• Access to development and production environments
  • Logins under root
  • User privilege escalation.

A strong host-based IDP will help you answer the key questions of who, what, when, and where, so that risky behavior can be addressed and mitigated quickly. This is the best way to ensure that you don’t become the next headline or casualty in the cyberthreat landscape.

Point solutions can’t cut it

As you might imagine, point solutions are not an ideal way to address the shifting threat landscape. Oftentimes they don’t focus enough on detection, and even when they do, they require a lot of manual effort to connect the data from disparate point solutions and piece together the bigger picture. This means you can’t respond at the speed at which threats proliferate today.

It’s never been more important to invest in security tools that provide a complete, 360-degree view of your systems and that can quickly (ideally automatically) correlate data points when a threat arises. As mentioned previously, an IDP or other platform that provides real-time visibility is the best way to ensure that you can always stay one step ahead of attackers.

Security is a team sport

There was a time when it made sense to have a single point person or a small team in charge of security. These folks would be brought in right at the end of the development cycle, before a product headed off to market. They would tsk-tsk about any policies, standards, or regulations that had not been met, and implement patches where needed.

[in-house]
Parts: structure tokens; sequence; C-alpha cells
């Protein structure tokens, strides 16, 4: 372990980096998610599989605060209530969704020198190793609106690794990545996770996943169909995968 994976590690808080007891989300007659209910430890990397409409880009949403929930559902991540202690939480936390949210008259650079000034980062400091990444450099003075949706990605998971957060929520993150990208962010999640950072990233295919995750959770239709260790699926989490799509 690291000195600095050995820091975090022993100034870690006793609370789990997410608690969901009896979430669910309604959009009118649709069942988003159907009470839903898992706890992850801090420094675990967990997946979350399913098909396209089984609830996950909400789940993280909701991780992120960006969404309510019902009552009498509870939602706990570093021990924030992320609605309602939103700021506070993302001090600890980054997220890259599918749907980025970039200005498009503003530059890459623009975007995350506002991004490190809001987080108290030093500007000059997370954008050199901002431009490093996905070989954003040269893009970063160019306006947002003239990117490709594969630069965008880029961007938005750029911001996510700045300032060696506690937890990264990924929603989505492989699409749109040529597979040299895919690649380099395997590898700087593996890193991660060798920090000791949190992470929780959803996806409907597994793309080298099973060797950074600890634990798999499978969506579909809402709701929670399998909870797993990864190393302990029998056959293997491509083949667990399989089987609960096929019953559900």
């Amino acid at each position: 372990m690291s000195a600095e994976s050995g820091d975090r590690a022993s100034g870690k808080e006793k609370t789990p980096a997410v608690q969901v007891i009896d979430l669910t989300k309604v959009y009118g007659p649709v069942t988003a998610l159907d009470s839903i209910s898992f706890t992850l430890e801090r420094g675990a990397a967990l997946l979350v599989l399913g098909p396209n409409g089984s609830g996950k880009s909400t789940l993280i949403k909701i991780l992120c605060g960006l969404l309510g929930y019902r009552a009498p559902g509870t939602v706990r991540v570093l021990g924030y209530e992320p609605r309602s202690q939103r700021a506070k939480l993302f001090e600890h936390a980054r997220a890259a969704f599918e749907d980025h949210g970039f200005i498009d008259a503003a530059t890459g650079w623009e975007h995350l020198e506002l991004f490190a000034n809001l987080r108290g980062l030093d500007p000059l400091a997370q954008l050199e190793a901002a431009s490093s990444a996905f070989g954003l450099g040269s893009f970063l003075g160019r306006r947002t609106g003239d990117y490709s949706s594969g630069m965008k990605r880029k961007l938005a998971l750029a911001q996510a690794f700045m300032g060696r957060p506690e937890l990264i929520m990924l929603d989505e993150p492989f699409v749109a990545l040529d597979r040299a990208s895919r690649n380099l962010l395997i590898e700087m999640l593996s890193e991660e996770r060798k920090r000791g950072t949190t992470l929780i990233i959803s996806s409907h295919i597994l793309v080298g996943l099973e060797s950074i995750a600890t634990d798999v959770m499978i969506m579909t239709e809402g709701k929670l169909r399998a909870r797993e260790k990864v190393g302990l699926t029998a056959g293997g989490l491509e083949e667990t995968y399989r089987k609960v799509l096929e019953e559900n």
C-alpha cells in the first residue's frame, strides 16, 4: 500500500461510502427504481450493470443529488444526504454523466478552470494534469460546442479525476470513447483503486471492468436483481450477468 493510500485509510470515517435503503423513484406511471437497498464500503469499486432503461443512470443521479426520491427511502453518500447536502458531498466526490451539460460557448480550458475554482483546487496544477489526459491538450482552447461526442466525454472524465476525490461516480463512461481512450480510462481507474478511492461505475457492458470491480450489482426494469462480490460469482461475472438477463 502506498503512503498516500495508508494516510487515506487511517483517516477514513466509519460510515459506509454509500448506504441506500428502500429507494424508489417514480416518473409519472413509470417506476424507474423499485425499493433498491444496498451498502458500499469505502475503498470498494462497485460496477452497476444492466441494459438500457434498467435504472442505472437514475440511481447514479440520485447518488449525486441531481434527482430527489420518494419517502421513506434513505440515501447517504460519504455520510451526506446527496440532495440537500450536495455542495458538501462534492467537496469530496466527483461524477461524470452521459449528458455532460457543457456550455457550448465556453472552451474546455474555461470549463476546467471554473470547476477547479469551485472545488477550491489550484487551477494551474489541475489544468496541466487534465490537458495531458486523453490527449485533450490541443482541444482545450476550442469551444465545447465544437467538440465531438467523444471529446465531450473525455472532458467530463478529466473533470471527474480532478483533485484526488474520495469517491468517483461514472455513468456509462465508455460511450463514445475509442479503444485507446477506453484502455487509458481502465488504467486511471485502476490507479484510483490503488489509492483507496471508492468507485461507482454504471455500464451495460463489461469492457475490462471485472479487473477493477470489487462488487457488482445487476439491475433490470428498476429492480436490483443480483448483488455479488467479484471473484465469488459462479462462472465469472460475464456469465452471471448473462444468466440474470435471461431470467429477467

This doesn’t work anymore, for a number of reasons, but particularly because continuous development and continuous integration methodologies don’t allow for the time lag that this approach requires. Anytime security lengthens the product release cycle, it becomes the enemy, because it undercuts speed — the primary reason for moving to the cloud!

For today’s business velocity, you must integrate your security practices throughout the product development lifecycle. This means that security can’t just be a function of the security team. Your Development and Ops pros need to know how it works and what it means for their jobs, and they must be able to apply best practices with a minimum of hand holding. This is the idea behind the discipline of SecOps, and it’s the key to ensuring that security is a business enabler, not a roadblock.

Five shifts, one mindset

The five shifts described above may take some time to make, especially if your organization has been on-prem and in the data center for a long time. But they are well worth making because they will enable your business to take advantage of all the benefits the cloud has to offer without sacrificing security at the altar of speed.

When you learn to prioritize detection, seek out visibility, and approach security like a team sport, you enable your entire organization to stay competitive in today’s high-velocity landscape. That outcome is well worth the effort it will take to shift your mindset from the data center to a cloud-specific security paradigm.